The early music ensemble Gallicantus was born within the ranks of the world-class choir Tenebrae, when five of the choir’s regulars, each with a wealth of experience in the world of consort singing, decided to form a separate group dedicated to renaissance music. Literally meaning Rooster Song or cock crow, Gallicantus is a word from monastic antiquity for the office held just before the dawn. It evokes the renewal of life offered by the coming day.
The group is bound by a shared love of communicating text, and is committed to creating performances which draw out unifying themes within apparently diverse repertoire: to this end they are as meticulous about providing context and insight for audiences as they are about crafting interpretations of the music they love.
"Luminous performances of sublime Tudor-period music." "What an outstanding disc."
"Gabriel Crouch’s group Gallicantus (eight male voices) sing on their first CD with a rapture and clarity made to measure for the Tudor church music of Robert White. Throughout the 16th century, White composed to mostly Latin texts: psalm motets, hymns, Lamentations settings, all sounding radiant in the warm and lively church acoustic. Taste the final amens in Exaudiat te, Dominus, where imitative exchanges spiral in ecstasy. Impassioned, exciting music."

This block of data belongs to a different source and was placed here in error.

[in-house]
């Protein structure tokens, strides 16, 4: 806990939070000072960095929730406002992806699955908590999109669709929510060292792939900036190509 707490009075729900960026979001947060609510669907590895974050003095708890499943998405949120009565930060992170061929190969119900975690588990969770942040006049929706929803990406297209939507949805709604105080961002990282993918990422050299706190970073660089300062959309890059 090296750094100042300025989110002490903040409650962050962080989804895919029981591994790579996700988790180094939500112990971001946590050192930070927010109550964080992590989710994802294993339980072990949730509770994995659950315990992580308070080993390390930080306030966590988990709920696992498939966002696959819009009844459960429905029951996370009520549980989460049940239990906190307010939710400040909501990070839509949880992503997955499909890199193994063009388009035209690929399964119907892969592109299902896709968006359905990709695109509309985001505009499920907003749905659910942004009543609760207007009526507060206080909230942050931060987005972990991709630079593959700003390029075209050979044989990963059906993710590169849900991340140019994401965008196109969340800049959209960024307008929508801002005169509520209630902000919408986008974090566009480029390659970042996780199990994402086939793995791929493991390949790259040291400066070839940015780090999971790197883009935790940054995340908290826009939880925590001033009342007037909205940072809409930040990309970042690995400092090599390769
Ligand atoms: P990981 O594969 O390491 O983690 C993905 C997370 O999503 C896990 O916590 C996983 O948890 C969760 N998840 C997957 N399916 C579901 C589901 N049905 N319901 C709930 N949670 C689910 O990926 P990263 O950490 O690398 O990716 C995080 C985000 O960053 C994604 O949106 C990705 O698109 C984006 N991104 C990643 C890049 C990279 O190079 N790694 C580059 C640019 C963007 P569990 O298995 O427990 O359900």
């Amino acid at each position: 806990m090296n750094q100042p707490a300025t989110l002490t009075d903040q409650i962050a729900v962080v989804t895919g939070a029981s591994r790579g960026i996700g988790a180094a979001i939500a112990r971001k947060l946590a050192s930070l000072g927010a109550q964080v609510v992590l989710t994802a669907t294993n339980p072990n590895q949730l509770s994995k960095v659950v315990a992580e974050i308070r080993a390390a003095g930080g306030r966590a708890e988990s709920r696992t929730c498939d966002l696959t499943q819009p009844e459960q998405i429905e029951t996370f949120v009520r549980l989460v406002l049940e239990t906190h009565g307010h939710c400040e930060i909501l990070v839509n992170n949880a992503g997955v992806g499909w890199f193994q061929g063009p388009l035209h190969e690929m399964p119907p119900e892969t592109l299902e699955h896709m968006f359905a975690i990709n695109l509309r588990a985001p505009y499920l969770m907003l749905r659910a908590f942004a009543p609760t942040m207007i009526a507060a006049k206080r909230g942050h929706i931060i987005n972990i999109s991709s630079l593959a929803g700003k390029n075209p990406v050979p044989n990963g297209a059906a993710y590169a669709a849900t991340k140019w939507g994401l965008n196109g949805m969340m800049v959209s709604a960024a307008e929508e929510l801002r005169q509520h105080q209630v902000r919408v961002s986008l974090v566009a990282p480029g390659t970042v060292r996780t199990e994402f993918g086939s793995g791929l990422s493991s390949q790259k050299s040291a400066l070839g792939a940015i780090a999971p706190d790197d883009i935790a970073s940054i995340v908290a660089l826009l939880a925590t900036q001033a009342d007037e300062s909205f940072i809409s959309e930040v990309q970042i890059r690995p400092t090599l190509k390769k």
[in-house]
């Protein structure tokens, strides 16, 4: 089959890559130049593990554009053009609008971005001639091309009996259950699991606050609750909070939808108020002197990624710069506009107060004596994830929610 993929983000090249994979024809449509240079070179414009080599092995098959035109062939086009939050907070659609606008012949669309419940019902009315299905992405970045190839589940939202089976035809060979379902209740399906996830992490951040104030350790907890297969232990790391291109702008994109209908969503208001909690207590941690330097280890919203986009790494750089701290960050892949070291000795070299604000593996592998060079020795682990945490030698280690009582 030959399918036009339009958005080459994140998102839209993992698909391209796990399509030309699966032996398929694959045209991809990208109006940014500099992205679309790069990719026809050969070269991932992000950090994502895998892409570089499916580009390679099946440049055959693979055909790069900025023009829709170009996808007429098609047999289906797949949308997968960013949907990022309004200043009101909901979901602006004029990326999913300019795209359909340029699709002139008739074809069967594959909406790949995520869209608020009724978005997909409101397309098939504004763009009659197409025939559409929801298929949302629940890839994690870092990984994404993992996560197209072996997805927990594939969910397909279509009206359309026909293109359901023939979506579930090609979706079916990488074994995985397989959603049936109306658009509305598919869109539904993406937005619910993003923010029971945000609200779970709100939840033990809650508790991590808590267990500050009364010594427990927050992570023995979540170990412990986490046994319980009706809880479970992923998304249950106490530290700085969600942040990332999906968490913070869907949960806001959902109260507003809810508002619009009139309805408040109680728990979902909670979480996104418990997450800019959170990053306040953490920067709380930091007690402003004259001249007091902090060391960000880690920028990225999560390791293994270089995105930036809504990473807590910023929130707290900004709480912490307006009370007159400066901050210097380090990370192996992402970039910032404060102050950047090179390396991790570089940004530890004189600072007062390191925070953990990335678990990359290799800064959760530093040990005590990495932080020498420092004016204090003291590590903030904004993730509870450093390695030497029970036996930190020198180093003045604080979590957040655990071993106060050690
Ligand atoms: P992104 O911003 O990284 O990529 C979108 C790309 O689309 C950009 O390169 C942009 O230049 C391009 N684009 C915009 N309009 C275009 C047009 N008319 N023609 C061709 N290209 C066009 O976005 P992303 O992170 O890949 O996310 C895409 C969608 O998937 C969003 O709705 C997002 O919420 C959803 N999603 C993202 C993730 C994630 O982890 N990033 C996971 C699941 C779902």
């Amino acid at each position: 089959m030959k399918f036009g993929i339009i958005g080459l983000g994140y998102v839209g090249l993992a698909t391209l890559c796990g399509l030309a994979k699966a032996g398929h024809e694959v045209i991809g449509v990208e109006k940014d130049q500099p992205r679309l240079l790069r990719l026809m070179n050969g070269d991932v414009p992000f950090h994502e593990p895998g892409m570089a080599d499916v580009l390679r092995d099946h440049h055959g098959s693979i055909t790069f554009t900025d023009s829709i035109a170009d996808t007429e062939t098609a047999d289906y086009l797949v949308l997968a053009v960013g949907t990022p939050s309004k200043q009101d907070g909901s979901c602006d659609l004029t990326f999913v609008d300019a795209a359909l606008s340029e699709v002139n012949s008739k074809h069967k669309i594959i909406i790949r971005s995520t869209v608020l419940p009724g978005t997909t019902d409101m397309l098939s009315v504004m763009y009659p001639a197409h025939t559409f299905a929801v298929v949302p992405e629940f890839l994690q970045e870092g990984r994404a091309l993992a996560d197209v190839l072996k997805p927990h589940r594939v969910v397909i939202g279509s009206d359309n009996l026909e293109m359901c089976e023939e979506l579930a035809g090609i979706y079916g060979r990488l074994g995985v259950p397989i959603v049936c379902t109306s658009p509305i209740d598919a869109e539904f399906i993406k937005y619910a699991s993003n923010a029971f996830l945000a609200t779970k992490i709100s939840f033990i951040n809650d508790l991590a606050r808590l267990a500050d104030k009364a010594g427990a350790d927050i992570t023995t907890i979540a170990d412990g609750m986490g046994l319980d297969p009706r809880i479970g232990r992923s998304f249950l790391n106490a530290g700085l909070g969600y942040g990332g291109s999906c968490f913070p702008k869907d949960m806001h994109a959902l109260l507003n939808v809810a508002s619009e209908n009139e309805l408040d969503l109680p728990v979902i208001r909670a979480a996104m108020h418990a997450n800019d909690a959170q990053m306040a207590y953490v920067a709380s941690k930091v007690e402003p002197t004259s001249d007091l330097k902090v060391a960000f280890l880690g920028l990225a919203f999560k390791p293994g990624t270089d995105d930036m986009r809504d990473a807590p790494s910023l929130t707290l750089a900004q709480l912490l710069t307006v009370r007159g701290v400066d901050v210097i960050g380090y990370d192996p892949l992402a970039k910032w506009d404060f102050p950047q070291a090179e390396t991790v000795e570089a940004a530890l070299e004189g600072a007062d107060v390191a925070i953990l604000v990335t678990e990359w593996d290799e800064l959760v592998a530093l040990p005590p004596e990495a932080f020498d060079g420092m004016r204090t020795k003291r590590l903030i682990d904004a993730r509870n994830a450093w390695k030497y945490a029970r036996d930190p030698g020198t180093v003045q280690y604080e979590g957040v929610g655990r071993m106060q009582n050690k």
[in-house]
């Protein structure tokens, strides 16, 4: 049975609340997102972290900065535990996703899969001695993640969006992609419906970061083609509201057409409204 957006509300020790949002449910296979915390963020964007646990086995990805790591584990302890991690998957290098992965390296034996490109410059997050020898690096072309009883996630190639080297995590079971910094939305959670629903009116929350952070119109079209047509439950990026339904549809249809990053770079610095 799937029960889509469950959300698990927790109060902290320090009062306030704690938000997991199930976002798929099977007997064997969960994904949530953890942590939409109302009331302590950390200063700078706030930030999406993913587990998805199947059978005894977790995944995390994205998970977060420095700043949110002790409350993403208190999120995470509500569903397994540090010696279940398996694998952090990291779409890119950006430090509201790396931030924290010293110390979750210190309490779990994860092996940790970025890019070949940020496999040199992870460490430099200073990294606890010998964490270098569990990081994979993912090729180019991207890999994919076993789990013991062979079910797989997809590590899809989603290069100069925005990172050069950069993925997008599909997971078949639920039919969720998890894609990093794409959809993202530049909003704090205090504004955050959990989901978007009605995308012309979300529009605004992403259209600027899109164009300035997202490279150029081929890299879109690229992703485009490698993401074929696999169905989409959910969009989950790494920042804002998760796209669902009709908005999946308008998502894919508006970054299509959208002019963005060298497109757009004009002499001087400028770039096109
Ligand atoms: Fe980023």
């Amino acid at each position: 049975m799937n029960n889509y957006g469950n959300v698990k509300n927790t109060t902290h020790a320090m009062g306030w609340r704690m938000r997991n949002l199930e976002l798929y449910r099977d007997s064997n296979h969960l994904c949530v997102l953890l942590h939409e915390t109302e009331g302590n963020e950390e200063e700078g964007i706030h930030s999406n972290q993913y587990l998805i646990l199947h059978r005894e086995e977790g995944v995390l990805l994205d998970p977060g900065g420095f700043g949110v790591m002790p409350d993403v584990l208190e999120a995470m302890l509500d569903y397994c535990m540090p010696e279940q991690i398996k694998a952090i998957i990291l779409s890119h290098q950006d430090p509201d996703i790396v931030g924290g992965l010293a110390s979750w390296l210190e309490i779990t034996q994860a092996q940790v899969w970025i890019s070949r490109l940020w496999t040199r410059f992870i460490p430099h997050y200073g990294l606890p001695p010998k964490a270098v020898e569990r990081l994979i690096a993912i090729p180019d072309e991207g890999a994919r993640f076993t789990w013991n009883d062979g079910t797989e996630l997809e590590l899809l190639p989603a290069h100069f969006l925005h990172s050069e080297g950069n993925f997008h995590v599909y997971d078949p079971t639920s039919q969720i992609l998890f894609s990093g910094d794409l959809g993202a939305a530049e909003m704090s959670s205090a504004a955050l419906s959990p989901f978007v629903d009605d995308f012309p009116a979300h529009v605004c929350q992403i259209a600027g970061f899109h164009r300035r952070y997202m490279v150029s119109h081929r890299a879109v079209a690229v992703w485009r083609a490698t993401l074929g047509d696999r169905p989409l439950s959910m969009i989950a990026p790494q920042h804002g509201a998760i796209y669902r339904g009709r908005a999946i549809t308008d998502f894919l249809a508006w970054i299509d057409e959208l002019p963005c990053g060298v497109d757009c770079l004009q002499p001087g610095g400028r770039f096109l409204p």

"What better respite from the secular pressures of Christmas shopping than these sublime sacred sounds from the late 16th century. White’s Lamentations are not as famous as Tallis’s, but their plangent harmonies and clashing lines have an equal intensity. This impressive debut disc by Gallicantus (an all-male group from the Tenebrae choir) includes White’s motets and hymns, emphasising his response to the texts and his eloquent way with the single Hebrew letters that begin each Lamentation. The vocal balance is slightly bass-heavy, but the sound is beautifully recorded."